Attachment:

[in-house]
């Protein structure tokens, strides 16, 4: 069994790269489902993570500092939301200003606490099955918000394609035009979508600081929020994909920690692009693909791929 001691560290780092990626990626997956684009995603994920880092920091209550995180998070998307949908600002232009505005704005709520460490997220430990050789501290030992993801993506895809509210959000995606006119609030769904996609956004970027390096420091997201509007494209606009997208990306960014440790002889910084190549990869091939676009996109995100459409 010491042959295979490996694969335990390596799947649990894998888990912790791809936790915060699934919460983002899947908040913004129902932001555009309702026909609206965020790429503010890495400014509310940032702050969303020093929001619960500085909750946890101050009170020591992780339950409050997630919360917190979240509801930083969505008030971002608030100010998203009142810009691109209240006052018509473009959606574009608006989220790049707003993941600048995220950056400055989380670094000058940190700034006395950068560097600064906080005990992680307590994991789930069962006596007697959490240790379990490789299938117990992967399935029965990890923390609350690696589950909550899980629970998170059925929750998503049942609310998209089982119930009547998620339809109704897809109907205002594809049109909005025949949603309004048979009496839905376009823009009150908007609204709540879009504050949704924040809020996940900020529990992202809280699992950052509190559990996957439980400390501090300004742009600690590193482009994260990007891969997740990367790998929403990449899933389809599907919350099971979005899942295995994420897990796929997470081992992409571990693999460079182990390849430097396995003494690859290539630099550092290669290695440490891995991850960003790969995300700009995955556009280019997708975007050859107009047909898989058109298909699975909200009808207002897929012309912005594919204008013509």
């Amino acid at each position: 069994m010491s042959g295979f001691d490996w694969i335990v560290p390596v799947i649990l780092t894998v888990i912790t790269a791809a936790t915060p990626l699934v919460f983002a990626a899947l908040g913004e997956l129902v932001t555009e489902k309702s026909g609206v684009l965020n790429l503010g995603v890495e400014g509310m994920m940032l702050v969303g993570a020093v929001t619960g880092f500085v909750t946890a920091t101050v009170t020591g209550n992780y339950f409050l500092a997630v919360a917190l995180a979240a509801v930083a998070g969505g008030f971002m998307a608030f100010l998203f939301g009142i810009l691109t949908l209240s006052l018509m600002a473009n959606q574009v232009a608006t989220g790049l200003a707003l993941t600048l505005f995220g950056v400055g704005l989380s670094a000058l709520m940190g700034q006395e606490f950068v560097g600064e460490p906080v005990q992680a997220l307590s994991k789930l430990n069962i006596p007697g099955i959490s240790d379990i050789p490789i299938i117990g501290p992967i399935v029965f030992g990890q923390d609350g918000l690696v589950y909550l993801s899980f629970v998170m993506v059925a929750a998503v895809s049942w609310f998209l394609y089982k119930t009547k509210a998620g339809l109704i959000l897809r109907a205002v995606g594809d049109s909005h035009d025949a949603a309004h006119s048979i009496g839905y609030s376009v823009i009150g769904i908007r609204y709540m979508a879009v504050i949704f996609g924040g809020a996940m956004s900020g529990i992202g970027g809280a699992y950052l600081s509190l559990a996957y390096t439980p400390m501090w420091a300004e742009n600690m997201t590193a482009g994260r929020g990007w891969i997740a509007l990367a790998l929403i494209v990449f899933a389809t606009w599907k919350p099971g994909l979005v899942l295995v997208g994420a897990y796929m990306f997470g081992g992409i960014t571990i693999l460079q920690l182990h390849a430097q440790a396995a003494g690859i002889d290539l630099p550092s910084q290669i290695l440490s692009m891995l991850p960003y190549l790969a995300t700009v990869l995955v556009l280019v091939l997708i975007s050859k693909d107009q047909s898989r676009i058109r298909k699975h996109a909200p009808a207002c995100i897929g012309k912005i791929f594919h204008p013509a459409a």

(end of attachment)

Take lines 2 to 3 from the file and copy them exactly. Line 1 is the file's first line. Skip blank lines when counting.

């Protein structure tokens, strides 16, 4: 069994790269489902993570500092939301200003606490099955918000394609035009979508600081929020994909920690692009693909791929 001691560290780092990626990626997956684009995603994920880092920091209550995180998070998307949908600002232009505005704005709520460490997220430990050789501290030992993801993506895809509210959000995606006119609030769904996609956004970027390096420091997201509007494209606009997208990306960014440790002889910084190549990869091939676009996109995100459409 010491042959295979490996694969335990390596799947649990894998888990912790791809936790915060699934919460983002899947908040913004129902932001555009309702026909609206965020790429503010890495400014509310940032702050969303020093929001619960500085909750946890101050009170020591992780339950409050997630919360917190979240509801930083969505008030971002608030100010998203009142810009691109209240006052018509473009959606574009608006989220790049707003993941600048995220950056400055989380670094000058940190700034006395950068560097600064906080005990992680307590994991789930069962006596007697959490240790379990490789299938117990992967399935029965990890923390609350690696589950909550899980629970998170059925929750998503049942609310998209089982119930009547998620339809109704897809109907205002594809049109909005025949949603309004048979009496839905376009823009009150908007609204709540879009504050949704924040809020996940900020529990992202809280699992950052509190559990996957439980400390501090300004742009600690590193482009994260990007891969997740990367790998929403990449899933389809599907919350099971979005899942295995994420897990796929997470081992992409571990693999460079182990390849430097396995003494690859290539630099550092290669290695440490891995991850960003790969995300700009995955556009280019997708975007050859107009047909898989058109298909699975909200009808207002897929012309912005594919204008013509």
């Amino acid at each position: 069994m010491s042959g295979f001691d490996w694969i335990v560290p390596v799947i649990l780092t894998v888990i912790t790269a791809a936790t915060p990626l699934v919460f983002a990626a899947l908040g913004e997956l129902v932001t555009e489902k309702s026909g609206v684009l965020n790429l503010g995603v890495e400014g509310m994920m940032l702050v969303g993570a020093v929001t619960g880092f500085v909750t946890a920091t101050v009170t020591g209550n992780y339950f409050l500092a997630v919360a917190l995180a979240a509801v930083a998070g969505g008030f971002m998307a608030f100010l998203f939301g009142i810009l691109t949908l209240s006052l018509m600002a473009n959606q574009v232009a608006t989220g790049l200003a707003l993941t600048l505005f995220g950056v400055g704005l989380s670094a000058l709520m940190g700034q006395e606490f950068v560097g600064e460490p906080v005990q992680a997220l307590s994991k789930l430990n069962i006596p007697g099955i959490s240790d379990i050789p490789i299938i117990g501290p992967i399935v029965f030992g990890q923390d609350g918000l690696v589950y909550l993801s899980f629970v998170m993506v059925a929750a998503v895809s049942w609310f998209l394609y089982k119930t009547k509210a998620g339809l109704i959000l897809r109907a205002v995606g594809d049109s909005h035009d025949a949603a309004h006119s048979i009496g839905y609030s376009v823009i009150g769904i908007r609204y709540m979508a879009v504050i949704f996609g924040g809020a996940m956004s900020g529990i992202g970027g809280a699992y950052l600081s509190l559990a996957y390096t439980p400390m501090w420091a300004e742009n600690m997201t590193a482009g994260r929020g990007w891969i997740a509007l990367a790998l929403i494209v990449f899933a389809t606009w599907k919350p099971g994909l979005v899942l295995v997208g994420a897990y796929m990306f997470g081992g992409i960014t571990i693999l460079q920690l182990h390849a430097q440790a396995a003494g690859i002889d290539l630099p550092s910084q290669i290695l440490s692009m891995l991850p960003y190549l790969a995300t700009v990869l995955v556009l280019v091939l997708i975007s050859k693909d107009q047909s898989r676009i058109r298909k699975h996109a909200p009808a207002c995100i897929g012309k912005i791929f594919h204008p013509a459409a």